WPS Health Insurance Blog

Intensity matters—try interval training

Posted by Mark Mitchell

Jan 30, 2014 9:02:00 AM

interval trainingIn the realm of exercise, something is always better than nothing. However, if you’re looking for the best results, new studies show that intensity can play a huge role in success over the long and short term. High-intensity interval training (HIIT) is a great way to get the most bang for your buck when it comes to cardivascular exercise training. 

Interval training is defined as an exercise and training program in which each session consists of periods of intense exertion alternating with periods of rest or lighter exertion.

Most people are intimidated when they hear anything about interval training; immediately relating it to athletes. Yes, athletes make interval training a regular part of their routines. But even if you don’t consider yourself an athlete, if you do it right, then so can you! 

Here are a few tips to help get you thinking about making interval training part of your exercise regime.

Consult with your physician. Anytime you are looking to increase the intensity or begin a new exercise regime, you want to talk it over with your primary care physician to address any health concerns. Interval training can be done for all populations from cardiac rehab to professional athletes, but you want to make sure you have the appropriate supervision to do it in a safe, healthy manner.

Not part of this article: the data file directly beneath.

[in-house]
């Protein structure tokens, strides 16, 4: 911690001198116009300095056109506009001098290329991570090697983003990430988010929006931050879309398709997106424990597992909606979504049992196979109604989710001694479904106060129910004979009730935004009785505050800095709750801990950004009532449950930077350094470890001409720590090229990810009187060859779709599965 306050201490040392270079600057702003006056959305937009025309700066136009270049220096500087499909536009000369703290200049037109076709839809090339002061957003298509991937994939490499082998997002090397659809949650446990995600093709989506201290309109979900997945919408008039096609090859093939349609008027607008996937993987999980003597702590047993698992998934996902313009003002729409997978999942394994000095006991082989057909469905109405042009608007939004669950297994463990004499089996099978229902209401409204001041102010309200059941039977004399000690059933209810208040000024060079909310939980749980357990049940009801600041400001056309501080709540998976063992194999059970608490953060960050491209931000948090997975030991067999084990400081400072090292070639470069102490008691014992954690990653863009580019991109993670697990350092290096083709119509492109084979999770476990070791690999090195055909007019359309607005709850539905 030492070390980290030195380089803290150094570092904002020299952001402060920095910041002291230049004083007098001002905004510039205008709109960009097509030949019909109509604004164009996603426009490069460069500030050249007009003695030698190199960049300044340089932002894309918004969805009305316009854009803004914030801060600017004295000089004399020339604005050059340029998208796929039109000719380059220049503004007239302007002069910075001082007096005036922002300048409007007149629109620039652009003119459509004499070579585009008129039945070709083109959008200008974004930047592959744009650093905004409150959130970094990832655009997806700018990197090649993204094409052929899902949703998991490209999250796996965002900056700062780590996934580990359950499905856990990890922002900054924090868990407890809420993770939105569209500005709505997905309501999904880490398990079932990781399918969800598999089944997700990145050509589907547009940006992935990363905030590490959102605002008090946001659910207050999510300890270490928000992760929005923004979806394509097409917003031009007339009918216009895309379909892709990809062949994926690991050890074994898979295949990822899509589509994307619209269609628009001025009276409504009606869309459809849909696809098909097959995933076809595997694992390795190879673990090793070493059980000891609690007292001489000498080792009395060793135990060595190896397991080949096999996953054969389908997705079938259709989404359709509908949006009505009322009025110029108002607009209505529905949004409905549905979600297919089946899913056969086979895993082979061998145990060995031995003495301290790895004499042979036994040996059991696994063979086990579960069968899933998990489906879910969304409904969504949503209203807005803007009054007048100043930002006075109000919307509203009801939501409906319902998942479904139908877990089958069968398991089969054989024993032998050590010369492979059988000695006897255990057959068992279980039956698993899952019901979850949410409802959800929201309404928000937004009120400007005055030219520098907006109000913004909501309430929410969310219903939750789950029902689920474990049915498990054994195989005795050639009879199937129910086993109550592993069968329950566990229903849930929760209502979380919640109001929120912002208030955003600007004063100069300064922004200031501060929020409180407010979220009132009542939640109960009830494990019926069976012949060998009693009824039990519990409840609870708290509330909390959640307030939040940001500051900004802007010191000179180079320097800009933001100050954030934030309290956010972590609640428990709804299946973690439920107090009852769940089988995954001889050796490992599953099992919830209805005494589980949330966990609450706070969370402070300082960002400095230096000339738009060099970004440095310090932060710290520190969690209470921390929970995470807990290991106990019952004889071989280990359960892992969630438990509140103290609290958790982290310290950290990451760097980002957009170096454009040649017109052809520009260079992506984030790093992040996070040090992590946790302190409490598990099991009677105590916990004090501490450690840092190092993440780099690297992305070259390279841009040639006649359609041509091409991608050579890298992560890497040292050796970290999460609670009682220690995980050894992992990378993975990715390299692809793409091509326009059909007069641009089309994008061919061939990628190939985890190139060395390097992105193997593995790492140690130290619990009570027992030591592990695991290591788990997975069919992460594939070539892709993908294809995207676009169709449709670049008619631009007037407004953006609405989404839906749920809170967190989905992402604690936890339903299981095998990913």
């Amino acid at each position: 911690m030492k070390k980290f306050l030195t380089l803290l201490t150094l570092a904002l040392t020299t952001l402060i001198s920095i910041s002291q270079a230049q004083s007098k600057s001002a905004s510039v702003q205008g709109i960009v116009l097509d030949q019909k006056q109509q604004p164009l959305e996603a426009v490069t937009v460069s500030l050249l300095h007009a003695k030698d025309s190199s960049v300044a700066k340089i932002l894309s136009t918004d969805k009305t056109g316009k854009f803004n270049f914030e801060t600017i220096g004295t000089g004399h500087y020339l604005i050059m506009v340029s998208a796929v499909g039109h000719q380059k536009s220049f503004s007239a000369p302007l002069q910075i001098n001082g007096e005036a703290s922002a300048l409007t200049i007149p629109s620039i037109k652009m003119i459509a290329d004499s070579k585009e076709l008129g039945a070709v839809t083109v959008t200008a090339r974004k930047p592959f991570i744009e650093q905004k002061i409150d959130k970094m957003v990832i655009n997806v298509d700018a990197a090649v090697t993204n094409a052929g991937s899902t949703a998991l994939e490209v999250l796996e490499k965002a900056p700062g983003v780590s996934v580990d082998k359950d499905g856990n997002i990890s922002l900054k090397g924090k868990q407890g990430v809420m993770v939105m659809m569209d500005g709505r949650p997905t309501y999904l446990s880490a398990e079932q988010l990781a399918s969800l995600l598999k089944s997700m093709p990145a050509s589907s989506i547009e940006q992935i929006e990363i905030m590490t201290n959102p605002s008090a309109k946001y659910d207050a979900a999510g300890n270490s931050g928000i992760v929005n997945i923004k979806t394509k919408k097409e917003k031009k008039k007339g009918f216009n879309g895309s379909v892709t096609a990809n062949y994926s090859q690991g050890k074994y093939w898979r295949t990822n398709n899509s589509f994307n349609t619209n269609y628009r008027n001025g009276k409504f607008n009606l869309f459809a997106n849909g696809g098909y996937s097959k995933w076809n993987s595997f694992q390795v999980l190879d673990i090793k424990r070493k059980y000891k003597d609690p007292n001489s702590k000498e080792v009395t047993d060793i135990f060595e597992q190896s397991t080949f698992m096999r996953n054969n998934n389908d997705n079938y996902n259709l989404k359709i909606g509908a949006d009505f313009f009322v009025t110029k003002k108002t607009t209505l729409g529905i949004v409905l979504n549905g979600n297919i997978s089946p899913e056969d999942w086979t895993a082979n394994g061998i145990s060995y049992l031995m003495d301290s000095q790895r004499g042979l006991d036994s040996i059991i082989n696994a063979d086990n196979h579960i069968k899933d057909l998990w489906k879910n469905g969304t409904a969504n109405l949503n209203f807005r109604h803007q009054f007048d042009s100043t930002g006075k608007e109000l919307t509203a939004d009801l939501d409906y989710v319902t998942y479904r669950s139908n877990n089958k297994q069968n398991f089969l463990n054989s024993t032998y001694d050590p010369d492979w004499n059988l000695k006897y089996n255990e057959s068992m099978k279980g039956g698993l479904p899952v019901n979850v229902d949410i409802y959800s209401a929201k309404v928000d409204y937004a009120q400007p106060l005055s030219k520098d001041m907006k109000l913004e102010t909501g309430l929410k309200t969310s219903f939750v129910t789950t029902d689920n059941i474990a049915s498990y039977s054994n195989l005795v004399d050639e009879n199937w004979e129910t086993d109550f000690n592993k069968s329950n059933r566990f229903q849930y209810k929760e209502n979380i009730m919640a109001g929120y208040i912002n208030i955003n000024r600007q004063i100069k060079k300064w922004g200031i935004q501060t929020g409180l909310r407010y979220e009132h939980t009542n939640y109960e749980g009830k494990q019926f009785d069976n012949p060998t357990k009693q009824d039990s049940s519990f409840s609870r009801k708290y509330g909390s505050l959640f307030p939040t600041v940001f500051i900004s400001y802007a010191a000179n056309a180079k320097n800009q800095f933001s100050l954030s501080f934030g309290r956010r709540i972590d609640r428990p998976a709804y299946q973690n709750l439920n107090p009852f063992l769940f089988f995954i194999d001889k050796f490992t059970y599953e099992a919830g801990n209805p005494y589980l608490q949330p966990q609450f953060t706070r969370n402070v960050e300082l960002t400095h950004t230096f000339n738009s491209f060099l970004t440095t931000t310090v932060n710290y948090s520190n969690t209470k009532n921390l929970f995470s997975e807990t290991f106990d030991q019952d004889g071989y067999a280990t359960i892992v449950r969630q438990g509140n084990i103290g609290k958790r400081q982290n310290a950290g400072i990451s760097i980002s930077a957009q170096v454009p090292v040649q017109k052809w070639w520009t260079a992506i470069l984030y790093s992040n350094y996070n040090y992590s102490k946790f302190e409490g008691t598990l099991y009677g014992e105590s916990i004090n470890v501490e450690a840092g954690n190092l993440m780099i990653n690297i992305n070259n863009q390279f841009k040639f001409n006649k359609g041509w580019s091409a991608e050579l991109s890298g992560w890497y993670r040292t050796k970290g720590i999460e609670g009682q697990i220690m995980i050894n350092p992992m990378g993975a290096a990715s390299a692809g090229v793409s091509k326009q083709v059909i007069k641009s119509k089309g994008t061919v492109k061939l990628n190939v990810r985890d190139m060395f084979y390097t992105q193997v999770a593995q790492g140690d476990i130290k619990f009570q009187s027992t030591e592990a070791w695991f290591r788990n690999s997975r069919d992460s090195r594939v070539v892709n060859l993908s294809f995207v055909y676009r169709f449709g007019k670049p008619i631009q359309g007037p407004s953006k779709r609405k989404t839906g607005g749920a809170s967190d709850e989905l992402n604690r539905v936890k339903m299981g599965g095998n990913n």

Determine your mode. Interval training can be applied to any type of cardiovascular activity: walking, biking, swimming, running, or any variation. You should use the mode that is safest and best applies to your personal goals.  

Regulate your intensity. You have to determine what intensity is best for you depending on your current fitness level, goals, and previous exercise experience. If you are just starting off, don’t overdo it; a few one-minute intervals may work well. For intensity, it’s best to look at it in terms of percentages. When working hard in an interval session, you should be approaching 90% intensity. Remember to keep in mind that 90% looks a lot different for someone training for a marathon and someone who is looking to shed a few pounds. The best way to determine what intensity is best for you is to work at a level in which you find it challenging to hold a conversation.

Frequency. Interval training, as with any high-intensity activity, is to be done sparingly over the course of a week. Try to mix it into your routine only a few day per week. Below is an example of a moderate- to high-intensity training week. The duration of each interval should be kept to a short timeframe, typically a minute or less.








Run 4 miles

(30 min.)

Upper body weights

Interval Training:

20 min. bike:

1 min. hard,
1 min. easy

3-mile run

(21 min.);

Core exercises

Lower body weights

Interval Training:

15-min. run:

1 min. hard,
1 min. easy

Rest day

HIIT can be hit for your exercise program. Remember to follow the recommendations of your doctor and try to stick with your workout program to see results.

Topics: Wellness